Since dining indoors these days is a no-go, we picked up our piping hot beignets for takeout and ate them in the car. They might be bigger than the world-famous Cafe du Monde’s in New Orleans (from what we can remember), but they’re topped with the same amount of powdered sugar (a mound on each). Rablais’ beignets should be eaten right away—because any beignet worth its salt doesn’t have a great shelf life.
For those who’ve never had one, the beignet is the French version of a fritter or doughnut. Traditionally made with a few ingredients including flour, water, butter/lard and eggs, the beignet is hollow in the middle with a touch of crispness on the outside.
Rablais’ version is certainly worth the drive on a Saturday morning—especially when there’s nothing else to do. But when it’s safe to dine-in again, we’ll definitely be back. There are a few things we want to try that look better eaten at the restaurant (Croque Madame, Pulled-Pork Benedict, jambalaya, shrimp and grits and their po’ boys).
Of course, we’d have to start or finish that meal with those beignets and a chickory au lait.
Rablais Bistro’s beignets are three for $7, six for $12 or a dozen for $20.
Martino’s Bakery has been a Burbank staple since 1926, when Victor and Eva Martino started a pie business in their garage. More than 90 years later, the baked goods are still enticing crowds—especially their signature teacakes (available in both regular as well as cranberry and blueberry flavors).
The original version of the little square cake is soft and moist on the inside with a hint of vanilla or caramel, and topped with a sugar glaze that hardens. The fruit-enhanced versions are closer to muffins than the original tea cake, but just as tasty.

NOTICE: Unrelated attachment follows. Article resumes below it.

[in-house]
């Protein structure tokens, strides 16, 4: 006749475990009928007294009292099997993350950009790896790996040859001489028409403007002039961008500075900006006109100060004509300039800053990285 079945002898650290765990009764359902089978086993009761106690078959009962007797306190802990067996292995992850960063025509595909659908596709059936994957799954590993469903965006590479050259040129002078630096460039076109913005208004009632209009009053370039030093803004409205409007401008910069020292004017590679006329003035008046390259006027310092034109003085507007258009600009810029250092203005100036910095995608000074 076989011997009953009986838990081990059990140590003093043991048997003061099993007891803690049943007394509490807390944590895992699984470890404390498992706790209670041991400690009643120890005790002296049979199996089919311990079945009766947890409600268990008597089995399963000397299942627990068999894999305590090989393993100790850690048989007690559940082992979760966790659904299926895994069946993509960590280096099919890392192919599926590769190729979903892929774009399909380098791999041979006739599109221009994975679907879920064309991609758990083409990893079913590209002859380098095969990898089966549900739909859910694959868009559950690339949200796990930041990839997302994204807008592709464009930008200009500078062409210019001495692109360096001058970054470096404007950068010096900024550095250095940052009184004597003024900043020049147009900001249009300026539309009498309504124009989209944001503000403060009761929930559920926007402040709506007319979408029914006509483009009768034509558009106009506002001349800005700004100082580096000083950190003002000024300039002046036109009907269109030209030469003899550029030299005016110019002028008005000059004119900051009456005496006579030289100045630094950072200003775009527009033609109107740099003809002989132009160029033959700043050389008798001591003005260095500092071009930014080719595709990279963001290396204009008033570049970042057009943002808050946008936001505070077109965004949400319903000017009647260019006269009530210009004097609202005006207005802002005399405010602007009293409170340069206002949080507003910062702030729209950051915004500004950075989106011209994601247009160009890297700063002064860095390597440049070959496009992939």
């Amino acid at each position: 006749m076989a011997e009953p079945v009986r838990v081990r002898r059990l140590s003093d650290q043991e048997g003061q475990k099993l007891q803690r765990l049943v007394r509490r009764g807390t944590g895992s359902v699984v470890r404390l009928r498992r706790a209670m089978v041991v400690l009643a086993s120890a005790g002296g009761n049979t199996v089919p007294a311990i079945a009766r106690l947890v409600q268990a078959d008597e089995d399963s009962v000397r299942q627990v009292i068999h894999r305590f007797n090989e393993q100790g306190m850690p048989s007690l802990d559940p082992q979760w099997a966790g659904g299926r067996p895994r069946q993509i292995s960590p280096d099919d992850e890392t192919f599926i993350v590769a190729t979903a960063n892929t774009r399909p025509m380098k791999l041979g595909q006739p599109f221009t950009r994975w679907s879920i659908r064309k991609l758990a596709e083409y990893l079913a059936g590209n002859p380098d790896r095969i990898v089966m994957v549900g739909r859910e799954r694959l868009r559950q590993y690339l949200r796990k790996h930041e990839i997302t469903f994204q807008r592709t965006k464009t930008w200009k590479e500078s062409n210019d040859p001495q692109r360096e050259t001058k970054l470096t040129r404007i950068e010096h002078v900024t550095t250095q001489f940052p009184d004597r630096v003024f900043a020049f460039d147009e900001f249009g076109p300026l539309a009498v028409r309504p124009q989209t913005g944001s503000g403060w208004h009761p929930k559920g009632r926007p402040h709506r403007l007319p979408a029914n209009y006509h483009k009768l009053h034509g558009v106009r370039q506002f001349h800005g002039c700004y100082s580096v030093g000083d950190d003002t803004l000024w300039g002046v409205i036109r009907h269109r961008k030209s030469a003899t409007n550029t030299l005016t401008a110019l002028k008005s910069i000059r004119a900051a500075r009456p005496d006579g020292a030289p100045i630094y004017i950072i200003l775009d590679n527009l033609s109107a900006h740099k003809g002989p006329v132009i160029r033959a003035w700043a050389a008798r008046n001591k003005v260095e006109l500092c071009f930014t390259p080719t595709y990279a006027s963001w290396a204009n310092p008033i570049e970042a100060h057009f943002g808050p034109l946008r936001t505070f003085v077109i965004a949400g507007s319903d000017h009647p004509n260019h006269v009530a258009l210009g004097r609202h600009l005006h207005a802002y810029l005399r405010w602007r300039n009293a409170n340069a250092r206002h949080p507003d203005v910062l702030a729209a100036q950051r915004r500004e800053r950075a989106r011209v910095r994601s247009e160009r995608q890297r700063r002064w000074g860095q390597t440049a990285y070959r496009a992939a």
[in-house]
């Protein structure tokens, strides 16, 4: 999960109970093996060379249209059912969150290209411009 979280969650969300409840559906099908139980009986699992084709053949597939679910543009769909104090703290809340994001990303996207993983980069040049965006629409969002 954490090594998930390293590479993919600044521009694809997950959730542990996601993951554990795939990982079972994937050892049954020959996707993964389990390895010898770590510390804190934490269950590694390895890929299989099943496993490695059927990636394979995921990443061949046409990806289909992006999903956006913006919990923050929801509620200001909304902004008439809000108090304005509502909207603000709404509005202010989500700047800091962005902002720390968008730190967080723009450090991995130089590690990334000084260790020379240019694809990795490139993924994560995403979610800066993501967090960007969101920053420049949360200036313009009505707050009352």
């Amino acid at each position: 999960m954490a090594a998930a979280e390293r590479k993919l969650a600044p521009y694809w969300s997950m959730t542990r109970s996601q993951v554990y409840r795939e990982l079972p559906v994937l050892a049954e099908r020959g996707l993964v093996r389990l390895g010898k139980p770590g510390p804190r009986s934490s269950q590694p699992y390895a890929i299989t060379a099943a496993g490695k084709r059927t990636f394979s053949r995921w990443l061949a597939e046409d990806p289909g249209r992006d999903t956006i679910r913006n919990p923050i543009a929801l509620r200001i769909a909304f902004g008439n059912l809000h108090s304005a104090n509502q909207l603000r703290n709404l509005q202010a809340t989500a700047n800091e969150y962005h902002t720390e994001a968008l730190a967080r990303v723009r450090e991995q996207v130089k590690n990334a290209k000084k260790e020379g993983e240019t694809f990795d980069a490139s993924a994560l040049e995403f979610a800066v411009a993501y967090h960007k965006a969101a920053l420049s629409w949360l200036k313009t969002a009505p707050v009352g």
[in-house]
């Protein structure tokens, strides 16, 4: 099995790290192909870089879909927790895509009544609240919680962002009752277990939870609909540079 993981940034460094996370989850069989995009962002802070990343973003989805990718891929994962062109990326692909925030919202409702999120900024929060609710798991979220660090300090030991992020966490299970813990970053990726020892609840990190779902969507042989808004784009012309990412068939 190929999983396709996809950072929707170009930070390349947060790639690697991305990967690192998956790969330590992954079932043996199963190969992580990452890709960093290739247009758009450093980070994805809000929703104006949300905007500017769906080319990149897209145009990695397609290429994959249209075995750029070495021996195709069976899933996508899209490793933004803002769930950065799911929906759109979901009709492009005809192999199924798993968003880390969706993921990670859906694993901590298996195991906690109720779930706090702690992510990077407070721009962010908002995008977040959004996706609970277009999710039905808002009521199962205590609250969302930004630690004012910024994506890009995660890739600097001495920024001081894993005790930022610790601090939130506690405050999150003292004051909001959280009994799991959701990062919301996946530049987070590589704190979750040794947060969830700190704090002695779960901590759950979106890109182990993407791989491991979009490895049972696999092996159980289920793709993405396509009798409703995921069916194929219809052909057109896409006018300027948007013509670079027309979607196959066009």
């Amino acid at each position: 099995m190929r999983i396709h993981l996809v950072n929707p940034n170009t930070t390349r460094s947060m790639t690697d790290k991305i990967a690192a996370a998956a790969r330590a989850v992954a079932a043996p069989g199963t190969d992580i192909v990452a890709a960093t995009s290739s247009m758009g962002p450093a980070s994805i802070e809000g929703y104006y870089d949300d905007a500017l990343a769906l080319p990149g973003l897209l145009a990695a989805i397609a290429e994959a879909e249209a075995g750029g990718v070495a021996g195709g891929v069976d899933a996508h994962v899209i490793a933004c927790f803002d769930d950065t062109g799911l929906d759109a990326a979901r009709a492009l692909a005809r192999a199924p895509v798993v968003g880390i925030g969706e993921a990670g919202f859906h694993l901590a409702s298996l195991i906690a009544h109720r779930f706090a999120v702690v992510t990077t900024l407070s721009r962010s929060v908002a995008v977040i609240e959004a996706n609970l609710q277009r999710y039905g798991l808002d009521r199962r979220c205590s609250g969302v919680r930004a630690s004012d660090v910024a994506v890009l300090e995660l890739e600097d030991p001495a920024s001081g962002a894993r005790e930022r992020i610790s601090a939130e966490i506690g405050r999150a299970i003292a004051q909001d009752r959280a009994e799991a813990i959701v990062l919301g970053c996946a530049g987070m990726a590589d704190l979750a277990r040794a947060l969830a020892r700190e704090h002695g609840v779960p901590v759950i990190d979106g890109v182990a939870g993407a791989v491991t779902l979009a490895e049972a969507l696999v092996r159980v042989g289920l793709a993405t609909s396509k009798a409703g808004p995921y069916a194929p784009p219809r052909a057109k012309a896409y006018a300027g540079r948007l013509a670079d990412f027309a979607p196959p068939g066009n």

If you still aren’t convinced that a drive out to Burbank is worth it for these tea cakes, then the prices—$1.69 (original) to $1.79 for the cranberry/blueberry flavors—just might.
Just remember to order ahead of time online so your order will be ready for an even safer, physically distanced pick up.
If you live in the L.A. area, you’ve probably driven by Temple City without even knowing it. Located just south of Pasadena and between the 210 and 10 Freeways, the community is predominently residential. But the four-square mile city boasts a number of great restaurants, tucked in the strip malls.
SCVFoodie has written about several restaurants for Temple City’s Connect Magazine. Last year, we wrote about the Michelin and Bib Gourmand restaurants in the area, including Grand Harbour and Dai Ho.
Our latest adventure took us to Blazin Chicks, a fried HOT chicken place that opened just before the pandemic took hold of the country. It specializes in chicken sandwiches, wings, mac and cheese, butter rice, collard greens and other Southern-style comfort foods.
If you’ve been craving carbs during the stay-at-home pandemic, then SCV Foodie suggests an addition to all the sourdough and banana bread baking we’ve seen on Instagram lately.
The family owned and operated Italia Panetteria & Deli on Newhall Ranch Road bakes its rolls and breads daily each morning. Among the selections is its Pizza Bread, a deep, thick-crusted bread topped with a savory tomato sauce and dusted off with parmesan cheese.
The dense bread can be eaten by itself or add a bit of mozzerella cheese and toppings for a DIY pizza.
At $5.49, the Pizza Bread is a bargain because it’s heavy and filling and only the heariest of appetites can tackle in on sitting. There are limited quantities available on a daily basis so once they sell out, they’re gone.
Italia Panetteria & Deli 27674 Newhall Ranch Road #55, Valencia (661) 294-9069 Hour: 10 a.m. – 5 p.m., Monday through Saturday